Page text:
On Sunday, fans of missing Chinese actor Fan Bingbing marked her 37th birthday with some sadness. “Fan Bingbing, happy birthday. It is again another year, another autumn. The road ahead is long and the way back is not clear. But it’s okay because you are here. I am here. We are all here,” one posted online.
China’s most famous actress has not been seen in public for more than two months after becoming embroiled in a public scandal over actors underreporting their earnings. Through her studio, Fan, who has been the country’s highest paid actress for years, denied any wrongdoing.
Her prolonged disappearance has prompted many questions, chief among them: What happened to Fan Bingbing? The answer is no one knows. But as the mystery of her disappearance deepens, Fan has become a cautionary tale of the perils of working in an industry so connected to and controlled by China’s political elite.
Experts say Fan’s mysterious absence and the silence around her case is evidence of the opaqueness of a system where business and politics converge, and how quickly entertainment can turn political.
Fan has not been seen in public or made any public statements since 1 July when she visited a children’s hospital in Shanghai. An article in the official Securities Daily in August said she had been “placed under control and will accept legal judgement”. The story was quickly removed, and any mentions of it were scrubbed from Chinese social media along with Fan’s name.
Companies and brands have distanced themselves from her. Her fiancé, another Chinese actor, has erased all photos or mentions of Fan this year from his profile on Weibo. A cameo by Feng Xiaogang, a director Fan works with, was cut from a Chinese film screened in Beijing on Sunday.
Speculation about Fan’s fate covers a wide range. Perhaps she is in trouble for tax evasion. Maybe her backers within the party’s upper echelons have been purged and can no longer protect her. Or perhaps Fan just offended the wrong person.
Yet her most serious misstep may have been becoming too famous and too influential for the comfort of China’s ruling party. “The message is clear: No one is safe,” said Stanley Rosen, a professor at the University of Southern California who studies China’s film industry.
“The basic point is to intimidate celebrities with large followings so that they are not too independent and serve as an alternative voice on issues of public import,” he said.
Fan has been a household name since she was a teenager, rising to stardom in the late 1990s. Today, the actress has more than 60 million followers on Weibo, many of them fans who call themselves bingbang, “popsicles” or “ice country”, plays on Fan’s name.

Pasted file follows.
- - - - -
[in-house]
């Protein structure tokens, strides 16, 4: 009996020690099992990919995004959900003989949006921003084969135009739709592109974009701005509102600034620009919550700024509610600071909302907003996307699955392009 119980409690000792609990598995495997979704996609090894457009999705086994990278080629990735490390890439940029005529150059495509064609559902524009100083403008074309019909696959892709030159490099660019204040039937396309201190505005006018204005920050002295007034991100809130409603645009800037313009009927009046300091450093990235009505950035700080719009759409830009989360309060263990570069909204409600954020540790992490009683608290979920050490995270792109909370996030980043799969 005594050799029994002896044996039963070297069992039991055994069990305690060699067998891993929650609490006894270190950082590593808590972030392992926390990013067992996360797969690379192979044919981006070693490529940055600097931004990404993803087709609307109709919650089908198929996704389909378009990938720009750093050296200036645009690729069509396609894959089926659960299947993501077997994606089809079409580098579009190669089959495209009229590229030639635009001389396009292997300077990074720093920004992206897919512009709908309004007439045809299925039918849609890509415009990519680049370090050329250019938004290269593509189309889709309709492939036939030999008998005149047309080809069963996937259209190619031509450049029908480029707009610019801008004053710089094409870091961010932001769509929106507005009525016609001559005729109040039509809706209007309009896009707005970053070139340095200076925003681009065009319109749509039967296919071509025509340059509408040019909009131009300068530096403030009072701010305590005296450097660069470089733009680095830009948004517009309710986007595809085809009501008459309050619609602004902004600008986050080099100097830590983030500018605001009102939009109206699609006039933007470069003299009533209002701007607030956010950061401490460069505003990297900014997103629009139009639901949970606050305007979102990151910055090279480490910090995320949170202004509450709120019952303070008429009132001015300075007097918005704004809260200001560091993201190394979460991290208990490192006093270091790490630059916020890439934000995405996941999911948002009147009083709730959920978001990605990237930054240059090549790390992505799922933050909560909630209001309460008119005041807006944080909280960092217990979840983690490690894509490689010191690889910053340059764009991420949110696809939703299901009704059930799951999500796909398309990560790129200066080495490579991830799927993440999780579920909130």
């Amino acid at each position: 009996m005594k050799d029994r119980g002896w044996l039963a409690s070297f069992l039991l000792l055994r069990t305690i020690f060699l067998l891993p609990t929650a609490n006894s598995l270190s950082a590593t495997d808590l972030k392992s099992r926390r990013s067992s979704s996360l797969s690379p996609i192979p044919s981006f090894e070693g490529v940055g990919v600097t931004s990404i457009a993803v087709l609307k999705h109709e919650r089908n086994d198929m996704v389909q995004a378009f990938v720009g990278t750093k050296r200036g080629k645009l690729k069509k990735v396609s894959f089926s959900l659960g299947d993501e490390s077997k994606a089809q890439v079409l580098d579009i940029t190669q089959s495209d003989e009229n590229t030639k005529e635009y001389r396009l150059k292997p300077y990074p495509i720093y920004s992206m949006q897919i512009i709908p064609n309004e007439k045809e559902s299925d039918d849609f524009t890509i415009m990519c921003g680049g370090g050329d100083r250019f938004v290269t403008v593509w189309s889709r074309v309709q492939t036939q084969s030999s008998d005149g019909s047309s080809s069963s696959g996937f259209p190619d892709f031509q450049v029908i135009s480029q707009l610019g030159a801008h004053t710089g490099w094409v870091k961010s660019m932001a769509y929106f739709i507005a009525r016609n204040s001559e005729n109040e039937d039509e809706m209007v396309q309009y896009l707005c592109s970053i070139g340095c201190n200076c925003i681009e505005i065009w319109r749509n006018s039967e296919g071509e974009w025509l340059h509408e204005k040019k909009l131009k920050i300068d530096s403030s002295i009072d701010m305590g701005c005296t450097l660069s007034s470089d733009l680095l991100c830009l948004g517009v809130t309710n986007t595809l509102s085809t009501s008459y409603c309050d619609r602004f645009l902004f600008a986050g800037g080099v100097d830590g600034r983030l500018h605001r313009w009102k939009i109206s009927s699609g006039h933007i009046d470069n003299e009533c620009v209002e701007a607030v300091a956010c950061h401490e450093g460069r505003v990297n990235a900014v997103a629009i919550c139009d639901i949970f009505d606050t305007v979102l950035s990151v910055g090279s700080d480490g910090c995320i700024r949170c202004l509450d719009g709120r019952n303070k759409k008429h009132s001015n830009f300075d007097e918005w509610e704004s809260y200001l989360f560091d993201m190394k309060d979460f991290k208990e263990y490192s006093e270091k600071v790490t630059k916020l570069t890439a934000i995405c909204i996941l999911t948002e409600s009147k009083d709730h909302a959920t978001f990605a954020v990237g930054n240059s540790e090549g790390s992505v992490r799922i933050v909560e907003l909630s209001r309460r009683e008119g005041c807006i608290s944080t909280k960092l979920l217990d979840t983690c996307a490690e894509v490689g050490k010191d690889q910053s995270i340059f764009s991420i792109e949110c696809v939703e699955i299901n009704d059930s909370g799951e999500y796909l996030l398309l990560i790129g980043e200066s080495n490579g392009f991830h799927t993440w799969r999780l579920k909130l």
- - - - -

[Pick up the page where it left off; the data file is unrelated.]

For years, she has set beauty ideals, and plastic surgery requests, with her aquiline nose, large eyes, and “melon seed”-shaped oval face. Last year, Fan, who has been in the X-Men and Iron Man film franchises and runs her own studio, was the world’s fifth best-paid actress, just behind Jennifer Aniston and ahead of Charlize Theron.
Known for being direct, self-assured and willing to throw shade back at her detractors, she has developed a cult following among those who compare her “queen style” to peers such as Beyonce or Rihanna. She is often referred to as Fan Ye, a term usually reserved for men of seniority. Asked in a 2010 interview for her thoughts on marrying into a wealthy family, she famously quipped: “I’ve never thought about marrying rich. I myself am rich.”
‘We will wait for you’
In China, where discussion of politics can be taboo, discussion of entertainment can often be a venue for political and civic views. Since Fan has gone missing, a group of supporters has committed to debunking rumours about her.
In July, when news circulated that a Thai duty free store had dropped Fan as a brand ambassador, the fan group’s checks led to an official statement from the store dispelling the rumours.
“Punishing Fan Bingbing is killing the chicken to warn the monkeys. But her vanishing has made people feel uncomfortable. Why don’t [the authorities] follow legal procedure and let people know what is going on?” said Zhang Lifan, a historian based in Beijing.
Over the last two years, China has tightened control over media and entertainment. Authorities have cracked down on apps, reality TV, live streamed shows, and the children’s character, Peppa the Pig. A new law on Chinese film implemented last year requires the industry to “promote core socialist values
In June, regulators said they would cap salaries for actors, criticising the entertainment sector for encouraging “money worship” among China’s youth. Earlier this month, a state university published a ranking Chinese stars according to their level of social responsibility. Fan ranked last.
“The entire entertainment industry, and its rise and fall are determined by the politics, ideology, and the likes and dislikes of [China’s] leaders. This has become more obvious in recent years,” said Qiao Mu, an independent political and media analyst based in Washington, DC.
This control does not bode well for the potential of China’s film industry, the world’s second-largest film market once predicted as likely to outpace Hollywood. “No one has come out to speak for Fan Bingbing. It shows the entertainment industry’s position is low. It has no power,” said Zhang.
Yet her fans continue to rally around her, a sign that Fan’s disappearance has not dented her relevance. On Sunday, a hashtag celebrating her birthday had more than 64 million views and more than 30,000 posts. “Because we are ice country. Because you are Fan Bingbing. We will wait for you.”